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C.N. Douglas, comp.  Forty Thousand Quotations: Prose and Poetical.  1917.
 
Thucydides
 
  An avowal of poverty is a disgrace to no man; to make no effort to escape from it is indeed disgraceful.  1
  Boasting and bravado may exist in the breast even of the coward, if he is successful through a mere lucky hit; but a just contempt of an enemy can alone arise in those who feel that they are superior to their opponent by the prudence of their measures.  2
  For so remarkably perverse is the nature of man that he despises whoever courts him, and admires whoever will not bend before him.  3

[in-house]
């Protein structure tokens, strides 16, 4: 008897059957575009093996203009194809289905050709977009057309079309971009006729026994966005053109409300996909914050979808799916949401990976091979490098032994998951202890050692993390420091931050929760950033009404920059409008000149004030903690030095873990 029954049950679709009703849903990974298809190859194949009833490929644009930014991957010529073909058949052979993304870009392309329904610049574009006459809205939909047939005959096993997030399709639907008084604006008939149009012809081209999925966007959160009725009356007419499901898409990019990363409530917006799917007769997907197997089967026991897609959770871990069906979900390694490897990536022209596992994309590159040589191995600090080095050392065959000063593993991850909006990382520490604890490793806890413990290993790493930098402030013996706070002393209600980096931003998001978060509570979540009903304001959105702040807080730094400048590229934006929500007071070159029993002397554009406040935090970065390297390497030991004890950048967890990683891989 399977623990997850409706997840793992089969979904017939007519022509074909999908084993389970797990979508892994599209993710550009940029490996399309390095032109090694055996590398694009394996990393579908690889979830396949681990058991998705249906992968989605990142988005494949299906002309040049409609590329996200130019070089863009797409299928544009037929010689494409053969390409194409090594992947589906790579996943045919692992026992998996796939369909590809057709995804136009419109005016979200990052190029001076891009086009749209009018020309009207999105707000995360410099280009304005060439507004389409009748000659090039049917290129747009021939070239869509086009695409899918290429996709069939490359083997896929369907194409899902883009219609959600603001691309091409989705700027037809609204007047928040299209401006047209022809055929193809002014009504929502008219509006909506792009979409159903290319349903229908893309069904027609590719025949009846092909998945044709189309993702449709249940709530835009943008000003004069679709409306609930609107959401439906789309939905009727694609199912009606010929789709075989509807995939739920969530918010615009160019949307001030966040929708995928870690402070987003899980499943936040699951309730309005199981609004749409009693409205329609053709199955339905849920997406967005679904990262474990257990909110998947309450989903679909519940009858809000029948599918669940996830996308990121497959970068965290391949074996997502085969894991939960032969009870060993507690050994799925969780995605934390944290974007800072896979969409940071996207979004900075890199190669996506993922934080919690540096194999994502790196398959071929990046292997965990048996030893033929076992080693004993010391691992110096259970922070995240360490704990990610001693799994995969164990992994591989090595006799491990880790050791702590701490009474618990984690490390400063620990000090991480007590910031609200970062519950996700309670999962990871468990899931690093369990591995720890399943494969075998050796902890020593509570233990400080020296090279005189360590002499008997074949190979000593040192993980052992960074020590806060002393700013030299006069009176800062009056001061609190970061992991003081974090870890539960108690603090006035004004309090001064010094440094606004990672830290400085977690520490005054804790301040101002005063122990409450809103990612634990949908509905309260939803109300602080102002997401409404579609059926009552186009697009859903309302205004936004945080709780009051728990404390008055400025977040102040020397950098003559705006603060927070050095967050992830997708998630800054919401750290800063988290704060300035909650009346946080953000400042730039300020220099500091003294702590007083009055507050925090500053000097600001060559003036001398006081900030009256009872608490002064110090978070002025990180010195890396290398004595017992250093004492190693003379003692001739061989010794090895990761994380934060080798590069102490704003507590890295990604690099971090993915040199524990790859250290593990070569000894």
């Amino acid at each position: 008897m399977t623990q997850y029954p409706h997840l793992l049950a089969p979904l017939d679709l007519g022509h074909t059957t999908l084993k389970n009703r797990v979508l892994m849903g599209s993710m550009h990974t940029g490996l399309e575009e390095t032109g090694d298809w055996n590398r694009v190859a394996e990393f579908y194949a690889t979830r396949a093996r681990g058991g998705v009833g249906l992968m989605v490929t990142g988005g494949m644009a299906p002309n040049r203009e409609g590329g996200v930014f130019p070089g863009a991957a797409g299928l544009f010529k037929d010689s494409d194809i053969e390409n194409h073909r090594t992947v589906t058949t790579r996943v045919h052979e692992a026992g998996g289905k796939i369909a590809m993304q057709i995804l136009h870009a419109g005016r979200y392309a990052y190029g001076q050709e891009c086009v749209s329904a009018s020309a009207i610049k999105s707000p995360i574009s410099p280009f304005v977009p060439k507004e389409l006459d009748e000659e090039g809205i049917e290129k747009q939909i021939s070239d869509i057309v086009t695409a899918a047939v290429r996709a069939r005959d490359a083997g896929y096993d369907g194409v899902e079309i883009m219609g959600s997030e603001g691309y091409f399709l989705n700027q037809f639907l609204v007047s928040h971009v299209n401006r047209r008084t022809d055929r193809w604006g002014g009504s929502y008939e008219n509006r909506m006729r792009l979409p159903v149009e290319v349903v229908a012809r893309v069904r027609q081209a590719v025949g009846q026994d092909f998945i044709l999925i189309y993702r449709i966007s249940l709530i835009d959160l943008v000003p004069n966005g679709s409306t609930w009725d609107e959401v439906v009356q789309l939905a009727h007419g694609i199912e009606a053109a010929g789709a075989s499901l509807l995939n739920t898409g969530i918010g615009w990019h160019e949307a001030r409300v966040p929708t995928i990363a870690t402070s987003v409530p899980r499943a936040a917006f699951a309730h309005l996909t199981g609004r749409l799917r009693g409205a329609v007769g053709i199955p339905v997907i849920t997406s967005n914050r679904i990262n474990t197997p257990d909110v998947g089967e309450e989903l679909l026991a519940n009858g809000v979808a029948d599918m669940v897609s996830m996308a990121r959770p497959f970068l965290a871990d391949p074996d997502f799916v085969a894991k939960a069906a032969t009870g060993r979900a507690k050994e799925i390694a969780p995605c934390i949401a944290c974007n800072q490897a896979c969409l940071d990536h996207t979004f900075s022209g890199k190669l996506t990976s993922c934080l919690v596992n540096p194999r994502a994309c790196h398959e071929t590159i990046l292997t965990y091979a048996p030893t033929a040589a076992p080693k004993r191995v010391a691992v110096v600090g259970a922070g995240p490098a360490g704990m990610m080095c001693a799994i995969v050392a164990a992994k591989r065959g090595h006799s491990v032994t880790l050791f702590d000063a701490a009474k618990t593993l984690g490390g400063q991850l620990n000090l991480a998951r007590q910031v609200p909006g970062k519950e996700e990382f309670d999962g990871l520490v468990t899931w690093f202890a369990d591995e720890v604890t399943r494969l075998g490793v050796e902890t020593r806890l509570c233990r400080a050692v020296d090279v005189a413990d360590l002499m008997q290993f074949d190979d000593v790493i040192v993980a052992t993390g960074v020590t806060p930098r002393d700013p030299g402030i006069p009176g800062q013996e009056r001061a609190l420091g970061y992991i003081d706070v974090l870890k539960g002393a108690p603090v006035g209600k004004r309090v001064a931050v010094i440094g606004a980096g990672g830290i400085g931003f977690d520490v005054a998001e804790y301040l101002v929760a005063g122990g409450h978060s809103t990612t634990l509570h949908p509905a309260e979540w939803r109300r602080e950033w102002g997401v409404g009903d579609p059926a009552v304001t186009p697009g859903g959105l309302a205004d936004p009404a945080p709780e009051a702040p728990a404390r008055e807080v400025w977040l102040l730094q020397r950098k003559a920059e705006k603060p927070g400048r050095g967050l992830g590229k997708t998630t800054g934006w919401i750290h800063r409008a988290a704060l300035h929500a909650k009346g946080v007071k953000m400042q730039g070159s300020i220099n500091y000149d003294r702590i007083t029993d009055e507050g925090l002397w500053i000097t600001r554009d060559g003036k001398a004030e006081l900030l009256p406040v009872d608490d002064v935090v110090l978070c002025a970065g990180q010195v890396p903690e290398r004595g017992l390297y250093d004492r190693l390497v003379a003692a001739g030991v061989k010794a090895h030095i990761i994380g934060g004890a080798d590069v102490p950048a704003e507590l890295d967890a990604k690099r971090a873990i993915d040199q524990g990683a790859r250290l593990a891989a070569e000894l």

Ignorance is bold, and knowledge reserved.  4
  To be an object of hatred and aversion to their contemporaries has been the usual fate of all those whose merit has raised them above the common level. The man who submits to the shafts of envy for the sake of noble objects pursues a judicious course for his own lasting fame. Hatred dies with its object, while merit soon breaks forth in full splendor, and his glory is handed down to posterity in never-dying strains.  5
  You are convinced by experience that very few things are brought to a successful issue by impetuous desire, but most by calm and prudent forethought.  6
 
 
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